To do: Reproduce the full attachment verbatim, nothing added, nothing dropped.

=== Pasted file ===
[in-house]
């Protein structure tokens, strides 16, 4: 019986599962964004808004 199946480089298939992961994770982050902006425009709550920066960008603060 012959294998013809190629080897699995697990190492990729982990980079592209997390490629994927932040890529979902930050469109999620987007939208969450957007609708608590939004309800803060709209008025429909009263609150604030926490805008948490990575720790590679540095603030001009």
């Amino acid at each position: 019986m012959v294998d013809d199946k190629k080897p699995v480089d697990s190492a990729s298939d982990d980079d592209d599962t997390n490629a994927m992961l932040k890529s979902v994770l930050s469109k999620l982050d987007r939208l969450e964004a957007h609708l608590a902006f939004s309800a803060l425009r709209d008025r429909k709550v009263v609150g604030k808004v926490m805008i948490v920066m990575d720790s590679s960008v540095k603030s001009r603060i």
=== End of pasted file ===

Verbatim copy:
[in-house]
């Protein structure tokens, strides 16, 4: 019986599962964004808004 199946480089298939992961994770982050902006425009709550920066960008603060 012959294998013809190629080897699995697990190492990729982990980079592209997390490629994927932040890529979902930050469109999620987007939208969450957007609708608590939004309800803060709209008025429909009263609150604030926490805008948490990575720790590679540095603030001009």
């Amino acid at each position: 019986m012959v294998d013809d199946k190629k080897p699995v480089d697990s190492a990729s298939d982990d980079d592209d599962t997390n490629a994927m992961l932040k890529s979902v994770l930050s469109k999620l982050d987007r939208l969450e964004a957007h609708l608590a902006f939004s309800a803060l425009r709209d008025r429909k709550v009263v609150g604030k808004v926490m805008i948490v920066m990575d720790s590679s960008v540095k603030s001009r603060i």